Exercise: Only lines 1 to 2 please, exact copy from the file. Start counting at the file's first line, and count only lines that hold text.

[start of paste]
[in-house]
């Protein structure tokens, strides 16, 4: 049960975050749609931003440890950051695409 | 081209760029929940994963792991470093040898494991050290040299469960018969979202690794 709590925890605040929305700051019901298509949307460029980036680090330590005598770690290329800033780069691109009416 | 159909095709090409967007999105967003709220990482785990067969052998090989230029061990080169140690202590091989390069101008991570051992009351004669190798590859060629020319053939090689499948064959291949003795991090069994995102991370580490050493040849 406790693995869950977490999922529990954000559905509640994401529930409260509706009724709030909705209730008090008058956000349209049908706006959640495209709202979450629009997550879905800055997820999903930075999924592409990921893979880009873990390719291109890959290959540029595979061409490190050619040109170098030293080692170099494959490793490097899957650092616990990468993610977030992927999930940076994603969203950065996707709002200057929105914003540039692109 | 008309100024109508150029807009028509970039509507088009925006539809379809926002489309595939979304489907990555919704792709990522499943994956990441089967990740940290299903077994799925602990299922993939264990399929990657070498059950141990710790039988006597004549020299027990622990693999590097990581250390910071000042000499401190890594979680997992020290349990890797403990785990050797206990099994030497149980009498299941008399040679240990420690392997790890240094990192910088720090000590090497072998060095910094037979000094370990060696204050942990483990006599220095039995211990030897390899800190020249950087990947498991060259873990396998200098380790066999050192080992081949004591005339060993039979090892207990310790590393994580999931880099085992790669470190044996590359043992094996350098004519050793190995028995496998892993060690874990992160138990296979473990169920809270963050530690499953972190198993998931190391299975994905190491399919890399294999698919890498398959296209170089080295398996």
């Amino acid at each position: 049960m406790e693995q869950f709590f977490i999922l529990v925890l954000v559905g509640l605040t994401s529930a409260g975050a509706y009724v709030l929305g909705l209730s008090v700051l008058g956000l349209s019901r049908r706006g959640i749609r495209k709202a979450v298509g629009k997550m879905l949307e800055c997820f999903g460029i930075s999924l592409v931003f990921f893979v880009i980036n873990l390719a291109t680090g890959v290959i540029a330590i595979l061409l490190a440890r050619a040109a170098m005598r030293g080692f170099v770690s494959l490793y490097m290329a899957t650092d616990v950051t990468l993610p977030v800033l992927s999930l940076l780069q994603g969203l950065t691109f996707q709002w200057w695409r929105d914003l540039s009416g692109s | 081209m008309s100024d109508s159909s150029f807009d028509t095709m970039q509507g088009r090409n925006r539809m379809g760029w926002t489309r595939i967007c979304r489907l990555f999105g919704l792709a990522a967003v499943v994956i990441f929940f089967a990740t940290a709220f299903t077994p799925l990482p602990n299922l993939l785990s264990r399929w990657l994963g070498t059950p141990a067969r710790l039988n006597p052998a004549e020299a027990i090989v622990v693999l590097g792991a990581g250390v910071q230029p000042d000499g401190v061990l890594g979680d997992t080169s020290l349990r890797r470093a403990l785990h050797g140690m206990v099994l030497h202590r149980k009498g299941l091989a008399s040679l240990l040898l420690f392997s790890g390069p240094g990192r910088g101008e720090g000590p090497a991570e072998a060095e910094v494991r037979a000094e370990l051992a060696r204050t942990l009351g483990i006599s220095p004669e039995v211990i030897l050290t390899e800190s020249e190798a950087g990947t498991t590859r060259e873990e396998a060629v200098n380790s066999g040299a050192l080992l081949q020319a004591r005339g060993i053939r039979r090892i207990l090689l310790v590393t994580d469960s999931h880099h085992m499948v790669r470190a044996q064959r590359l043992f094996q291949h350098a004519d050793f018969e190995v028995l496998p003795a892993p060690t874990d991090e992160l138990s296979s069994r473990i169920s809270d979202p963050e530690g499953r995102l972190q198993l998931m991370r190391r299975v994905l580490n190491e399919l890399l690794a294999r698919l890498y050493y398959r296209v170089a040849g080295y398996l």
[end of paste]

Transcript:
[in-house]
């Protein structure tokens, strides 16, 4: 049960975050749609931003440890950051695409 | 081209760029929940994963792991470093040898494991050290040299469960018969979202690794 709590925890605040929305700051019901298509949307460029980036680090330590005598770690290329800033780069691109009416 | 159909095709090409967007999105967003709220990482785990067969052998090989230029061990080169140690202590091989390069101008991570051992009351004669190798590859060629020319053939090689499948064959291949003795991090069994995102991370580490050493040849 406790693995869950977490999922529990954000559905509640994401529930409260509706009724709030909705209730008090008058956000349209049908706006959640495209709202979450629009997550879905800055997820999903930075999924592409990921893979880009873990390719291109890959290959540029595979061409490190050619040109170098030293080692170099494959490793490097899957650092616990990468993610977030992927999930940076994603969203950065996707709002200057929105914003540039692109 | 008309100024109508150029807009028509970039509507088009925006539809379809926002489309595939979304489907990555919704792709990522499943994956990441089967990740940290299903077994799925602990299922993939264990399929990657070498059950141990710790039988006597004549020299027990622990693999590097990581250390910071000042000499401190890594979680997992020290349990890797403990785990050797206990099994030497149980009498299941008399040679240990420690392997790890240094990192910088720090000590090497072998060095910094037979000094370990060696204050942990483990006599220095039995211990030897390899800190020249950087990947498991060259873990396998200098380790066999050192080992081949004591005339060993039979090892207990310790590393994580999931880099085992790669470190044996590359043992094996350098004519050793190995028995496998892993060690874990992160138990296979473990169920809270963050530690499953972190198993998931190391299975994905190491399919890399294999698919890498398959296209170089080295398996």